Final landscape work is done to ensure that exposed soils are covered, vegetation and lawns are established, and the risk of soil erosion is negligible. During final landscaping works, the risk of erosion from stockpiled landscape soils and other products (mulch, gravel, sand etc.) increases if these products are not managed and covered appropriately. Final plant and landscape selections are personal decisions, however, there are many ways in which the local environment can be enhanced and harm to nearby watercourses reduced during the installation and decision making processes surrounding the final landscaping stage of a project.
A priority with respect to final landscape is to landscape to allow for the maximum amount of precipitation to infiltrate the ground as opposed to allowing runoff to generate on paved surfaces. When runoff is generated from precipitation falling on impermeable surfaces, it enters the storm water system and does not infiltrate naturally. Increased runoff can lead to increased stress on the storm water system itself and on the surrounding watercourses that are connected to the storm water system.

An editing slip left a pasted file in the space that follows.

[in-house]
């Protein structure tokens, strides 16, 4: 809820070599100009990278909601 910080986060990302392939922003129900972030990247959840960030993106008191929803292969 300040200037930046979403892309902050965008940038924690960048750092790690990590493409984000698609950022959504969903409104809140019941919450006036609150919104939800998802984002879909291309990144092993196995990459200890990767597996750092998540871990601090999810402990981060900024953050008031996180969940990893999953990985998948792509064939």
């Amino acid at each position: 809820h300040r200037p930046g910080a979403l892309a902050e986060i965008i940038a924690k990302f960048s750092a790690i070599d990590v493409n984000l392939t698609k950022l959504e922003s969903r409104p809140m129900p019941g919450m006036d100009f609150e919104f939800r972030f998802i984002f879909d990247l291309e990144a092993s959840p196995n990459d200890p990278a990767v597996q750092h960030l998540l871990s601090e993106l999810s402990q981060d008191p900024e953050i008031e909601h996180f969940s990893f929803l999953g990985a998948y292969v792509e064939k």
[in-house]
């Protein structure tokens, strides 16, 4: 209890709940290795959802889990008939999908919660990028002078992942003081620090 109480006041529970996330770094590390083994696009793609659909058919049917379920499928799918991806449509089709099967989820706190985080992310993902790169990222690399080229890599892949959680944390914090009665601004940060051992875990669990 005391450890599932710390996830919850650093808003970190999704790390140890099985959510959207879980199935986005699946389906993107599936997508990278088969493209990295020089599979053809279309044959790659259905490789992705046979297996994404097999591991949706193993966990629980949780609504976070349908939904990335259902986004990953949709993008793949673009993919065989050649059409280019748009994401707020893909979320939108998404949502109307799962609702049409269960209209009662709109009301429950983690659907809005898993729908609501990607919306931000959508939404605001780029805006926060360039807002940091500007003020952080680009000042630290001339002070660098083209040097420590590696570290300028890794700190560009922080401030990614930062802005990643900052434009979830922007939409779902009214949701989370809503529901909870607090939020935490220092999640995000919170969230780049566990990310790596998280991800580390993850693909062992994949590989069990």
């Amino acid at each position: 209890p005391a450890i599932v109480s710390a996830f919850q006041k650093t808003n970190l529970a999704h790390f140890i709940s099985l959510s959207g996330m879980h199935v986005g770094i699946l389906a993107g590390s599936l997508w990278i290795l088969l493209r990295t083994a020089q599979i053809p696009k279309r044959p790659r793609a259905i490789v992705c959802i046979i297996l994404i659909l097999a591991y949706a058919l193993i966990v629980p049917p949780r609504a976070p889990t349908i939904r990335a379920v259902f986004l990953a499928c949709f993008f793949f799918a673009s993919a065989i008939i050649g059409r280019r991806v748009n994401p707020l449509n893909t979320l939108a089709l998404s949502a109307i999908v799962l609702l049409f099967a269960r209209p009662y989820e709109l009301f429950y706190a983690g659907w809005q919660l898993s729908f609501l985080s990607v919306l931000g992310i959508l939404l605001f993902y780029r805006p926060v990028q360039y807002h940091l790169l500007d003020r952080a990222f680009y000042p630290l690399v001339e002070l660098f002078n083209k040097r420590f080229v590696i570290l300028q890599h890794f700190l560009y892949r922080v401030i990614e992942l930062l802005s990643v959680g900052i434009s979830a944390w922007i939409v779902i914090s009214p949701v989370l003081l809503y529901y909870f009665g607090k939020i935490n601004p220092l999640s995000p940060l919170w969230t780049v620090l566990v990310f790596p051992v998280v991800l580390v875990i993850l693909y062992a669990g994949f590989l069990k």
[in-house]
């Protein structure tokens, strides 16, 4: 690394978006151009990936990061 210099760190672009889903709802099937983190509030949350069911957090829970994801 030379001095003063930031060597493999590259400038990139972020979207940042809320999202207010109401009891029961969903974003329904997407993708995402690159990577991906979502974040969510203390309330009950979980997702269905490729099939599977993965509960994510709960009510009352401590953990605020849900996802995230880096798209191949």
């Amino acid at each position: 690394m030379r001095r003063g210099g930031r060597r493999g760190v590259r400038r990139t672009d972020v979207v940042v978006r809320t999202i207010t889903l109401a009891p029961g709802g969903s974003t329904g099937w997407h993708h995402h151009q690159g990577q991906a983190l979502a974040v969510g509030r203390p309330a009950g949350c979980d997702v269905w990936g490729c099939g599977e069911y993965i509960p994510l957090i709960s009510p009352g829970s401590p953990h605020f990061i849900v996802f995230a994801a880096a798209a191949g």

An emerging issue with respect to the landscaping phase of construction projects has to do with invasive species. Some invasive plant species, such as knotweed species can grow through concrete and other structures, compromising the stability of these structures. Other invasive species, such as the European Fire Ant and Giant hogweed limit the ability of people to use and enjoy outdoor spaces. Knowing which species are present prior to construction as well as during the landscape phase of a project can help mitigate damage to both homes, outdoor spaces and the local environment.
Planning & Vegetation Selection
Vegetation selection is an important part of the final landscaping process. Native plant species are species that have evolved to thrive in the local environment and are therefore well adapted to the local climate. Native plants provide many benefits including:
- Providing food and habitat values for native species including birds, mammals and beneficial insects
- Providing protection against erosion by holding soil in place with root structures
- Contributing positively to biodiversity of the surrounding environment
- Contributing positively to the local water cycle by slowing runoff, allowing for increased water infiltration and by filtering water